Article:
The best way to experience the Tokyo Auto Salon, and any other similarly-sized show for that matter, is to wander around and be guided by your own curiosity.
And that’s precisely what this post is all about, a ‘best of the rest’ gallery of the things that stood out to me during my three days at the Makuhari Messe earlier this month.
And I’ll start right in front of the HKS booth, which was filled to the brim with exciting new cars and products. I’ve already taken a brief look at the refreshed TRB-02 BCNR33, but HKS’s main showpiece was the TRB-04 ZC33S Suzuki Swift Sport, which was built to lap Tsukuba Circuit in 55 seconds. We first saw this car last year sporting a catchy chrome red livery, but after that the Suzuki went under the knife in order to make it perform properly.
First up, the Swift’s original K14C 1.4L turbo engine was tuned to well over 300hp, which allowed Nobuteru Taniguchi, sitting snugly in the cabin’s central driving position, to record a 57.480-second lap. Then, with a 500+hp Mitsubishi 4G63 engine in place, the little Suzuki managed to take a second off, running 56.047.
HKS still have a good month of cold time attack weather to see whether the Swift can achieve its 55-second goal. The pressure will be on for Nob.
Now it’s time for some RB26DETT indulgence…
It’s cool that so many manufacturers are continuing to develop and release new and refined tuning parts from these legendary engines, and HKS’s big reveal for this year were a pair of 2.8L stroker kits using new designs and materials. The Step 3 kit that you can see at the top of the picture is the big daddy; it’s the strongest bottom end HKS make with a fully counter-weighted crankshaft, and good for engines that go anywhere from 800-900hp into the four figure zone. The kit beneath is a new take on HKS’s stroker kit lineup, a ‘High Response’ version, still packing bulletproof and reliable strength for power up to 800-900hp, but featuring a lighter crankshaft than the one used in the Step 3 package.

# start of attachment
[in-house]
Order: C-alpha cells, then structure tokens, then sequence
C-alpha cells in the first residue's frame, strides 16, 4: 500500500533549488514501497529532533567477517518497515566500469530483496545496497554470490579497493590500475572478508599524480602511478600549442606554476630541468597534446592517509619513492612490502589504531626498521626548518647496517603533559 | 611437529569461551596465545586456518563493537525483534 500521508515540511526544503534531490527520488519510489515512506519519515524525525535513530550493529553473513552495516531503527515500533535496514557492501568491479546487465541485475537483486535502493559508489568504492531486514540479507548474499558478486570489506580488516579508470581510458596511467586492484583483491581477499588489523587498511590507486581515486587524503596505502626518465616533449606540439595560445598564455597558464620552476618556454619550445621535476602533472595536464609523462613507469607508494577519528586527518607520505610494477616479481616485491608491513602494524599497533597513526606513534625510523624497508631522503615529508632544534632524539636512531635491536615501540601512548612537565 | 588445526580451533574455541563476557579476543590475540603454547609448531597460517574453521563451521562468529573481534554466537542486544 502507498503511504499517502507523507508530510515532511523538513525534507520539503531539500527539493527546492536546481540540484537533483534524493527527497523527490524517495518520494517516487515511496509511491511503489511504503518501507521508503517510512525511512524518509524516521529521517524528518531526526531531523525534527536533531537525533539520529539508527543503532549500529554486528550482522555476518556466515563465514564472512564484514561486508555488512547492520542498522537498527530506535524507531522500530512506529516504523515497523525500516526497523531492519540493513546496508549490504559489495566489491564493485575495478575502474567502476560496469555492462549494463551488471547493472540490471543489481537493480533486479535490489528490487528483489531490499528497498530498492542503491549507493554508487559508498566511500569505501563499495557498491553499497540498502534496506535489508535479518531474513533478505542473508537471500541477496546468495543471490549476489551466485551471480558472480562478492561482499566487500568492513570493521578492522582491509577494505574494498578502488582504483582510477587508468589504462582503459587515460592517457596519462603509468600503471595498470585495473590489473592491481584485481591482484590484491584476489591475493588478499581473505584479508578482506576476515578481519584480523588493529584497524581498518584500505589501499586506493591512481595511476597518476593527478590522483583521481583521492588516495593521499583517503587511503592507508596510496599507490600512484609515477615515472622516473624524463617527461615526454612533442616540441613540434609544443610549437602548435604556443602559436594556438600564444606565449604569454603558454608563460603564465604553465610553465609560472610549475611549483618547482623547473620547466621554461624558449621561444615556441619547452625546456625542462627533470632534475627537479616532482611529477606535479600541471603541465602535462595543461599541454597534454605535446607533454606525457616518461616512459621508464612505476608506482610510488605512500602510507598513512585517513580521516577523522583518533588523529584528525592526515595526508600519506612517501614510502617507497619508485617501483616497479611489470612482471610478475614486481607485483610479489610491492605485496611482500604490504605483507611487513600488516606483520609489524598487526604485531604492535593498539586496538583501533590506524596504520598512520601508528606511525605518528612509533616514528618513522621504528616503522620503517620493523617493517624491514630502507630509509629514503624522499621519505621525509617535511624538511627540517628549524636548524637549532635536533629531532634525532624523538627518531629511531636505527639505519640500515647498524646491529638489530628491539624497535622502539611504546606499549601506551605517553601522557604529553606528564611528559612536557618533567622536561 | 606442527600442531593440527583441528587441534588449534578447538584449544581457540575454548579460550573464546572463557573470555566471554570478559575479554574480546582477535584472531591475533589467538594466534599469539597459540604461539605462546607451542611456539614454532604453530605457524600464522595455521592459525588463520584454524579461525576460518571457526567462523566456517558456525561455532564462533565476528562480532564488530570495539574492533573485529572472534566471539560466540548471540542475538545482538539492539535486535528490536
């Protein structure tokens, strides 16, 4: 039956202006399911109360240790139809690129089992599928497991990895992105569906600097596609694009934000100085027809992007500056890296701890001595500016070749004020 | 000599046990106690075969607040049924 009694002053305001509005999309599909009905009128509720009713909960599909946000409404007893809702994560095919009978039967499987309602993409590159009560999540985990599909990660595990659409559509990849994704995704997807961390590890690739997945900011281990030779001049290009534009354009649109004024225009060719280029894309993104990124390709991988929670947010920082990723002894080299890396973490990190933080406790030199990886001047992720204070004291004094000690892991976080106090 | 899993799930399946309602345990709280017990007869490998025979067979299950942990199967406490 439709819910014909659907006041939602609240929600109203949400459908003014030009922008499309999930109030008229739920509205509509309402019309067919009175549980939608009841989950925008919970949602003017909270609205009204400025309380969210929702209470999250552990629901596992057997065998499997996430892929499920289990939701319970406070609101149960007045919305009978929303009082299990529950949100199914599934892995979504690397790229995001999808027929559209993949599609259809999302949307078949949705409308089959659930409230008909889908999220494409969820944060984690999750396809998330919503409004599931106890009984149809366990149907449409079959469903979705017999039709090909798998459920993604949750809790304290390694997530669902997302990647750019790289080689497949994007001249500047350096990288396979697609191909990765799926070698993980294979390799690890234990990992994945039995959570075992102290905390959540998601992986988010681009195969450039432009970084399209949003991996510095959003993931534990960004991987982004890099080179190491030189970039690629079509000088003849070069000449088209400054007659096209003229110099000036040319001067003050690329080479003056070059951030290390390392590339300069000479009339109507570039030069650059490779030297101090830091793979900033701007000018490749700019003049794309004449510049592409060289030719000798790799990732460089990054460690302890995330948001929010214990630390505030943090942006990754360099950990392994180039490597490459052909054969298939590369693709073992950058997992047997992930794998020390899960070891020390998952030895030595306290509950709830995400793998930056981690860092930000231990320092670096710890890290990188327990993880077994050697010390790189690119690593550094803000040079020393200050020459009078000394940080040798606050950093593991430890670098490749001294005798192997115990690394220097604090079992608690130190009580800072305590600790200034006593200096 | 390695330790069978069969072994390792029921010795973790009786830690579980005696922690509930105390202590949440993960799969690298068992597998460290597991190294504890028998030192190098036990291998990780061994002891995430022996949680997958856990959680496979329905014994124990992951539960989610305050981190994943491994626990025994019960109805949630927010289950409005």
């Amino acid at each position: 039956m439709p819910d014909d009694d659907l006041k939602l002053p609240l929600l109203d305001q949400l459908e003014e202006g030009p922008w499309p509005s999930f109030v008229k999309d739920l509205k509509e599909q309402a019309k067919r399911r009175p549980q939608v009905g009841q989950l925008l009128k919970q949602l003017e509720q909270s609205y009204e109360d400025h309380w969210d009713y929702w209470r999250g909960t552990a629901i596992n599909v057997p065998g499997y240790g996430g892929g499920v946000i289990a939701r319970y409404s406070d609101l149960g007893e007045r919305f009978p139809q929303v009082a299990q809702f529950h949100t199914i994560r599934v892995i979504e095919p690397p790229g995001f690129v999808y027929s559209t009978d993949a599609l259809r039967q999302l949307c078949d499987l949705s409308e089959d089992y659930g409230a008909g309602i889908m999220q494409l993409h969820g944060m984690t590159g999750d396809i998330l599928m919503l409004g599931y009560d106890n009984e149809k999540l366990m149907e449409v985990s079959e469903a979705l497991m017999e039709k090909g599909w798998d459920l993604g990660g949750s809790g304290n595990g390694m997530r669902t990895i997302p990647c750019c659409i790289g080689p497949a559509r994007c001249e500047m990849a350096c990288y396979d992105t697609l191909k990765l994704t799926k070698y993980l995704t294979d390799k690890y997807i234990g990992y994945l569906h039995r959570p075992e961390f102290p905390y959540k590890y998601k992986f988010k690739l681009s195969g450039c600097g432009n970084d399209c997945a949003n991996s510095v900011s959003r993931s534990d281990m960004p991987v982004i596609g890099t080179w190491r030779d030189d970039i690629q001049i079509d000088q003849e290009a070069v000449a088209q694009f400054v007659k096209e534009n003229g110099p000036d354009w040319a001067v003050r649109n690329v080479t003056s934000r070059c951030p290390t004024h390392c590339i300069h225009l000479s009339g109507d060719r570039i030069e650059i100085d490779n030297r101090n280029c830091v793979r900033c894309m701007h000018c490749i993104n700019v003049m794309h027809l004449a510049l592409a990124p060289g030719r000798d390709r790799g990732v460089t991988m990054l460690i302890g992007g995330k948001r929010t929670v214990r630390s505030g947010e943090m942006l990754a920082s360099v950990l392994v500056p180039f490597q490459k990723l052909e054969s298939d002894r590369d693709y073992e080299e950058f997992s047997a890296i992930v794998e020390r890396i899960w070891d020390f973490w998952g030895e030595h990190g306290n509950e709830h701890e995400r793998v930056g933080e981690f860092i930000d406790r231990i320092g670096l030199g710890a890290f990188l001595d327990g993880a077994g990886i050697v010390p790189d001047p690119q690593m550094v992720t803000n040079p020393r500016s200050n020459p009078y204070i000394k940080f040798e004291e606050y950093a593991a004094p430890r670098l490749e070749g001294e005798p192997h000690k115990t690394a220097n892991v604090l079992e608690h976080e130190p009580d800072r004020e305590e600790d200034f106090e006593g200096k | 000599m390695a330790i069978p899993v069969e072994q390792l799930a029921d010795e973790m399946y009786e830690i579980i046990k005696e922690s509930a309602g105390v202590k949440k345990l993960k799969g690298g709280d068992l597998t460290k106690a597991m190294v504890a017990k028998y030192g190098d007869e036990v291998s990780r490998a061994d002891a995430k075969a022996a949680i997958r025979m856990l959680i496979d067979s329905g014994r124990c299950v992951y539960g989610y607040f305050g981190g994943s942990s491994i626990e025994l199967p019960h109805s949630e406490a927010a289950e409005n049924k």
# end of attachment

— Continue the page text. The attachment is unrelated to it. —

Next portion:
This is mated to HKS’s new lightweight billet piston design and extremely light gudgeon pins. You have to pick these up in your hands to fully appreciate how much weight is being shaved off the rotational mass. These parts will allow engine builders to really fine tune the motors they build for their customers.
Not far away at GruppeM, I was drawn in by all the shiny carbon air boxes they had on display, their biggest release for Japanese cars being the FK2 induction kit for overseas model Civic Type Rs. The FK8 box will be on the way this year, too.
On display at the Hashimoto Corporation/Speedhunters booth was this sick BMW E24 wearing a Coutner wide-body conversion and sitting on BBS Motorsport E88 wheels. Looks-wise, it’s more E9 CSL Group 4 than E24 Group 2, but whichever model the inspiration came from we can’t help but love it. We definitely need to take this out for a drive.
The Hashimoto guys had the shop area cranking over the weekend, catering to the tons of people that stopped by to pick up some new Speedhunters merchandise or just say hello. Thank you to everyone for the continuous support and love.
Behind the scenes, Ron and myself were busy juggling between shooting and actually sitting down to get some posts together. TAS is one of our busiest events, and we strive to gather enough material to bring you the best possible coverage. We once again had Phil Boquida join us and put together a film from the show, so make sure you check that out if you haven’t done so already.
The Automotive Cocktail Never Disappoints
In the next hall over, 326 Power was upsetting some people by slamming and doing the onikyan thing with a bunch of different cars. My favorite of the lot was the blue Nissan Silvia Varietta on the side there.
Kinokuniya dropped a pretty big surprise by showcasing this wild DTM-themed creation that Kazuya Iizuka will drive in this year’s Formula D Japan series.
The base is an Audi A5 and the power comes courtesy of a monster V8 reputedly good for over 700hp in NA guise. The question is though, will those headers eventually feed a turbo or two? The GCG decals might be a hint…
I’m always surprised at the sheer size of the Aimgain booth at TAS, and this year they had show cars ranging from a Toyota Prius all the way to a Honda NSX and Lamborghini Aventador. These guys are true masters of stance.
Given the cars that Roberuta had on display, I don’t think anyone even noticed what sort of products they make and sell.
Would you have?
From Team Anija’s overly customized Pagani Zonda to a pair of Koenig Specials Testarossas, it was almost too much awesome for one single booth.
Of course you can’t talk about Ferraris and not mention Liberty Walk’s ‘308 GTBL’ Love it? Hate it? It doesn’t even matter to be honest. It’s so inline with what Kato and his team are known for doing, that my first comment on seeing it was, ‘Of course, what else could he have done.’